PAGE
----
Compare performance, risk profile and fee breakdown for each KiwiSaver fund
KiwiSaver is an increasingly big business with total annual fees soaring 16 per cent to $357 million, but there is a wide variation in the rates providers are charging savers, a Herald investigation reveals.
The analysis of more than 500 individual KiwiSaver funds came from information provided in filings to the Financial Markets Authority covering the 12 months to March 31, 2016.
While fees vary depending on the type of fund — growth-focussed active management typically costs more than passive conservative management — the project also allows the ranking of providers by average fees charged.
NZ Funds were found to be the most expensive provider charging average fees of 2.11 per cent, while ASB Bank was the cheapest charging an average of only 0.49 per cent.
These fee percentages exclude membership fees, which averaged around $27 per year per account.
The fees amount to hundreds of dollars a year for individual investors, with the prospect of tens of thousands of dollars in total over an investment’s lifetime before funds are eventually cashed out on retirement.
Michael Lang, the chief investment officer for NZ Funds, said he was not surprised the results showed his organisation was found to be the country’s most expensive KiwiSaver manger.
“We didn’t set out with the objective to design the lowest-cost provider. Our objective was to set up the best service possible,” Lang said.
Lang pointed to the operation of a 24-hour call centre, what he described as “world class” international asset managers who ensured global diversification of investments, and detailed monthly reports as part of NZ Funds’ service.
At the other end of the cost spectrum, a spokesperson for ASB said keeping fees low, and running “cost-effective KiwiSaver solutions” were a key focus of their business.
“The cost of managing money is an important component of investment returns,” the spokesperson said, drawing attention to the provider’s consistent rating from CanStar of delivering “outstanding value”.
Overall fees averaged 1.1 per cent of the $32.5 billion under management, with the sector dominated by banks with a range of boutique providers snapping at their heels. With ongoing contributions and compounding interest the levels of fees charged and assets under management will continue to grow until equilibrium is reached in the coming decades.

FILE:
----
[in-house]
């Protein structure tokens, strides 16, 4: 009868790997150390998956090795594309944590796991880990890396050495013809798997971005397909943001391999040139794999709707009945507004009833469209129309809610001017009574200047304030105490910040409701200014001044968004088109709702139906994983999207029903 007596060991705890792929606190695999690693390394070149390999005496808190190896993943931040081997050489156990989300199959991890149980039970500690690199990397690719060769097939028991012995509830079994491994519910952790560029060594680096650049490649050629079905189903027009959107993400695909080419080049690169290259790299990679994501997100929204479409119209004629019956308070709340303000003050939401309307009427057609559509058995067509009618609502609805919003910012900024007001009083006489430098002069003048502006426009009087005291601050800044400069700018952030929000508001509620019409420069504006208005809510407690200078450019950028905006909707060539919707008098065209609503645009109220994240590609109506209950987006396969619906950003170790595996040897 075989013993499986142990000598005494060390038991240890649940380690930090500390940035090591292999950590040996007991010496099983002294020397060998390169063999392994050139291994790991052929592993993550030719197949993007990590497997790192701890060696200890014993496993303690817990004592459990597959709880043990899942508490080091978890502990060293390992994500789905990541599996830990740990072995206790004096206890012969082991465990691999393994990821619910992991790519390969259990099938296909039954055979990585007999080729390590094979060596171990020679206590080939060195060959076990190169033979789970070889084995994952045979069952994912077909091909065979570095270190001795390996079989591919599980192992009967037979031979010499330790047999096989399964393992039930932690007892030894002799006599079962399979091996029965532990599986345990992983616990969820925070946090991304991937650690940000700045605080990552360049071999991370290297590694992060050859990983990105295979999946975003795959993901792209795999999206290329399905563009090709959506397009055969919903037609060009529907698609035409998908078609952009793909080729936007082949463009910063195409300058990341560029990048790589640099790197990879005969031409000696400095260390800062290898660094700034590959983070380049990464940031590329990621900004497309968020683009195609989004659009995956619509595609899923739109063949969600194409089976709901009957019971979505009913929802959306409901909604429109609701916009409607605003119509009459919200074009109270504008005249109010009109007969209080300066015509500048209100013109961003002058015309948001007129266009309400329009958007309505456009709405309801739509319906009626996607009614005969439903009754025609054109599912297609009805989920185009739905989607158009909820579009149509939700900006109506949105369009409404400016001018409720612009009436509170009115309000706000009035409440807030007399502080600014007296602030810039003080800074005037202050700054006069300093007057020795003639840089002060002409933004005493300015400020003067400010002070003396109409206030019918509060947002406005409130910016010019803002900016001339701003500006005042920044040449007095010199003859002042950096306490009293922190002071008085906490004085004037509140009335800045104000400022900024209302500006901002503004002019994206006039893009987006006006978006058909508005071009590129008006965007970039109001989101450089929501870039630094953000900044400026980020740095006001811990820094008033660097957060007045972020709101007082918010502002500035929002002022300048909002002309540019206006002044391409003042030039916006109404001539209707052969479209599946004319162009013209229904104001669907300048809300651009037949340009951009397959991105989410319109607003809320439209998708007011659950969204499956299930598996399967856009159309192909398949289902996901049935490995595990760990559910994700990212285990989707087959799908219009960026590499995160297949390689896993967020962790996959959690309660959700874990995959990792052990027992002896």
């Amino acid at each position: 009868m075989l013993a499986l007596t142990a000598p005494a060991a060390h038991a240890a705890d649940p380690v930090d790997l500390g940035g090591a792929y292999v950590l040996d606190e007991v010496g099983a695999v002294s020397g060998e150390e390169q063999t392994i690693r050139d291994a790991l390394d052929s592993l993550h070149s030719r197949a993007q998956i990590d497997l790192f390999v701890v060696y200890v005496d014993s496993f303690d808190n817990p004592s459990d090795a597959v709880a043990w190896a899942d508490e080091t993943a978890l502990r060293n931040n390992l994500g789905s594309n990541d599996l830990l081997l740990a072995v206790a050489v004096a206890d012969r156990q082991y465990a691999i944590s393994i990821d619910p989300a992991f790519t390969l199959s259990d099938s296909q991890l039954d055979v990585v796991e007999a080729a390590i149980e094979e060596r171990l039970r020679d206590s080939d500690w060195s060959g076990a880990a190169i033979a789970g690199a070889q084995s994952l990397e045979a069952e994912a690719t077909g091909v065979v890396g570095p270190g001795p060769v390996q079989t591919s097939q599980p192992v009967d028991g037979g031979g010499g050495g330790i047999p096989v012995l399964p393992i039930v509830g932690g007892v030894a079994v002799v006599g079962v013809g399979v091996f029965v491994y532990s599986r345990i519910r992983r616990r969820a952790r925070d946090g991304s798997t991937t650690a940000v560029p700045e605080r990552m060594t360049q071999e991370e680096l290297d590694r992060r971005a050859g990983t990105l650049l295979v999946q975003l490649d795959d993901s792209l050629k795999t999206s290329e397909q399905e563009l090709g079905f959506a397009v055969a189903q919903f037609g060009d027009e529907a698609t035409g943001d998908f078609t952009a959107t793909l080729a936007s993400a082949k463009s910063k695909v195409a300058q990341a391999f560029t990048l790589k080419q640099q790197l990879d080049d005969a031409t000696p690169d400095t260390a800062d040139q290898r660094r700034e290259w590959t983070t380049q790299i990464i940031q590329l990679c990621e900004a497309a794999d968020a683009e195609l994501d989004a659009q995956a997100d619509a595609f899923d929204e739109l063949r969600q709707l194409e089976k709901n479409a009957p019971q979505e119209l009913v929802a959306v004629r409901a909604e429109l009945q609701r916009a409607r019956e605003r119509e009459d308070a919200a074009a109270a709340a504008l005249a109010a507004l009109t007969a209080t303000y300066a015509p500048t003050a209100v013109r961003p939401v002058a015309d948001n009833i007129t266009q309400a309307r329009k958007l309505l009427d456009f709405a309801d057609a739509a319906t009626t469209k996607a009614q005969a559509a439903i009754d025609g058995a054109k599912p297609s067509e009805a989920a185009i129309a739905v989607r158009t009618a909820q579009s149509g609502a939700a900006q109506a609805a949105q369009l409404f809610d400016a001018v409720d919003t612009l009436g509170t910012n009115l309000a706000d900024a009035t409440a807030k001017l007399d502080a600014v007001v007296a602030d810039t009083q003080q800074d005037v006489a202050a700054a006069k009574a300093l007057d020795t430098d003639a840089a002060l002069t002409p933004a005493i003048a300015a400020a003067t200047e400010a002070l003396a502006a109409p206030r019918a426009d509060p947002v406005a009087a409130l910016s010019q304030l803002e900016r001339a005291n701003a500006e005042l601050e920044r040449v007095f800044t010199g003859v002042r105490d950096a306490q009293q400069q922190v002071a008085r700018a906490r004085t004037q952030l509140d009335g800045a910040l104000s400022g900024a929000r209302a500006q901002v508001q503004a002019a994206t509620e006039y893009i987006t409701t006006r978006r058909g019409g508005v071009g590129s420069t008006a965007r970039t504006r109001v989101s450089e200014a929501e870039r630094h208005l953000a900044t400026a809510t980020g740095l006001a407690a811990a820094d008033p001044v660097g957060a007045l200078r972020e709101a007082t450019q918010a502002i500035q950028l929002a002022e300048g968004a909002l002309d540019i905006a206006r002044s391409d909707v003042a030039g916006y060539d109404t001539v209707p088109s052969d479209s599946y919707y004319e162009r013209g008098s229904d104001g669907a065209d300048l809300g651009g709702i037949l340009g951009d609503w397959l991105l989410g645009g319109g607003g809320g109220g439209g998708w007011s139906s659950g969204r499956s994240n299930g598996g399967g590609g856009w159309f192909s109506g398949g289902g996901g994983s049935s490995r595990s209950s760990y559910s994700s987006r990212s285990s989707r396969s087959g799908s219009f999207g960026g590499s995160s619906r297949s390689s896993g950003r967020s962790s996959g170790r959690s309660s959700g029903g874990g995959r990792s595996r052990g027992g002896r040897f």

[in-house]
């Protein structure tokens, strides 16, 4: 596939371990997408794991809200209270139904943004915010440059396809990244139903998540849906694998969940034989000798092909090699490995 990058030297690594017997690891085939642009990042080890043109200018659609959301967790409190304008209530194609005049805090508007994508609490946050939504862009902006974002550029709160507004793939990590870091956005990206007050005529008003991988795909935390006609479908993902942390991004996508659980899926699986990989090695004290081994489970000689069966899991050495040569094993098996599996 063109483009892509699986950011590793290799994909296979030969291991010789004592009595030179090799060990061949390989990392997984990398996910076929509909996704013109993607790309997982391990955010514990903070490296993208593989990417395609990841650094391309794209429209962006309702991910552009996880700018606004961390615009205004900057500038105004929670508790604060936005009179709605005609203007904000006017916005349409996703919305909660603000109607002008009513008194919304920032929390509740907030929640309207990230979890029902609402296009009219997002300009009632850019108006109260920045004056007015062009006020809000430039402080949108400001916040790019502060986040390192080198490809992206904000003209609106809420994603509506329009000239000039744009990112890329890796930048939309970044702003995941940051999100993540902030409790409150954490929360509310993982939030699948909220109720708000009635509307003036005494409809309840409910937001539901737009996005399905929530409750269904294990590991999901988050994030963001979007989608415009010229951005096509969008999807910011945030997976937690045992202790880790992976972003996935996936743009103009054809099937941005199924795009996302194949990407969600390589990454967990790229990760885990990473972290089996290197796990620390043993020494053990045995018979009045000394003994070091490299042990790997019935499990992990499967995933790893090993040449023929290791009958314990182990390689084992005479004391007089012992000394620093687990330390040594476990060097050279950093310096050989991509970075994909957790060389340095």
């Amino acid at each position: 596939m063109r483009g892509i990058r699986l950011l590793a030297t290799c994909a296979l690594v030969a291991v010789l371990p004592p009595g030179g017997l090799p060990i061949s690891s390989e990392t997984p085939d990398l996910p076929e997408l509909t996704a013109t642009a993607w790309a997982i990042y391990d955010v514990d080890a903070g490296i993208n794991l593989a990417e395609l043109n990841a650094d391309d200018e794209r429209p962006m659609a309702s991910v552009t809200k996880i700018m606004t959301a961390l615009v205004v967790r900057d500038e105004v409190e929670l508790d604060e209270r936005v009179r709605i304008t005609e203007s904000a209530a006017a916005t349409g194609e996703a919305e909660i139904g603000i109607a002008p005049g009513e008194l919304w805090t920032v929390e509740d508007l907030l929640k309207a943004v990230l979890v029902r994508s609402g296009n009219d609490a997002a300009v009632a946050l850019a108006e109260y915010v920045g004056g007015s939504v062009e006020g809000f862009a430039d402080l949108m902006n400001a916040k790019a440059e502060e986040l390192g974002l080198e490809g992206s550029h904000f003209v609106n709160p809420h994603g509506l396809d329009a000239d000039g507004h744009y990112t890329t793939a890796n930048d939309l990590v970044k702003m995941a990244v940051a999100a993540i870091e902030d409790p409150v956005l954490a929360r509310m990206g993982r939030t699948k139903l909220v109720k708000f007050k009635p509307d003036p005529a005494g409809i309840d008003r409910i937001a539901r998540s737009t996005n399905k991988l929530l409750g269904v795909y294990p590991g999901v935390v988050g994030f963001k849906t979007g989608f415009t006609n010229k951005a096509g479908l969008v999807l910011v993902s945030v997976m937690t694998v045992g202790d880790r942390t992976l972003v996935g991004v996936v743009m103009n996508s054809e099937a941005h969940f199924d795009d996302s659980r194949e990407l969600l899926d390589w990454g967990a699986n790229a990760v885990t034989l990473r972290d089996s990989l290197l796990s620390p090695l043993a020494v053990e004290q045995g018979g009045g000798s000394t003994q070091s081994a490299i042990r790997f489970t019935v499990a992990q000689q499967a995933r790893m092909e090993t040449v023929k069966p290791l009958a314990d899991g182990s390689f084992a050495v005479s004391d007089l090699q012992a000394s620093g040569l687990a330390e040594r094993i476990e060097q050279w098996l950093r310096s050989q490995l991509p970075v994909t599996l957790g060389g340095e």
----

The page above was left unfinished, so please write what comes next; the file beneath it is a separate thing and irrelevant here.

A Treasury report from last year found the overall levels of fees were similar to that charged in Australian super schemes, but a range of industry figures and experts said investors should shop around and ensure they were paying what they felt was a fair price.
Minister of Commerce Paul Goldsmith welcomed more information about the sector — including the investigation by the Herald into responsible investing practices — as it all helped to inform people’s decisions.
“Anything that encourages New Zealanders to think about their KiwiSaver provider and what they’re investing in and what fees they’re getting charged is a good thing,” Goldsmith said. “Wearing my competition hat, I’m always keen for there to be a competitive environment.”
Matt Whineray, the chief investment officer of the $30b New Zealand Superannuation Fund, said fee levels should be a core concern for investors.
“Totally, it is a key driver of what ends up in people’s pockets. People end up through disinterest or neglect sitting in [funds] they don’t fully understand,” Whineray said.
The most recent NZSF annual report said their fund expenses for the 2015 year amounted to only 0.365 per cent.
Whineray said part of this low rate was due to scale, but it also came down to properly valuing passive investments, which comprised 70 per cent of the fund’s holdings, that didn’t attract a premium fees.
“We do benefit a bit from scale, but I don’t know at what point that scale happens. The costs of passive replication are not great, particularly with changes in technology over the past four or five years,” Whineray said.
Sam Stubbs, who launched the KiwiSaver provider Simplicity earlier this month explicitly aiming to set the floor for fees by offering no-frills index investments, is understandably bearish on the subject.
“Everyone says they charge 1.3 per cent, and while that doesn’t sound like much — it could well be 25 per cent of everything you make. And if people told you they were taking a quarter of everything you make, you’d want to be sure you were getting value for money,” he said.
Stubbs was unwilling to set a precise number on where he hoped Simplicity’s fees would eventually settle, but given his fund was operating on a non-profit basis it would be unlikely be much more than what he paid the underlying fund managers.
“You can generally get international fund management at 20 basis points [0.2 per cent]: That’s one-sixth of what KiwiSaver providers are charging. Where’s the rest going?”
The analysis also showed the average KiwiSaver account size has grown from $9741 to $10,617, but with considerable variance between those providers who seem to have been chasing new sign-ups with relatively smaller contribution levels and balances, such as BNZ ($6,926), and runaway account-size leader Milford ($34,243).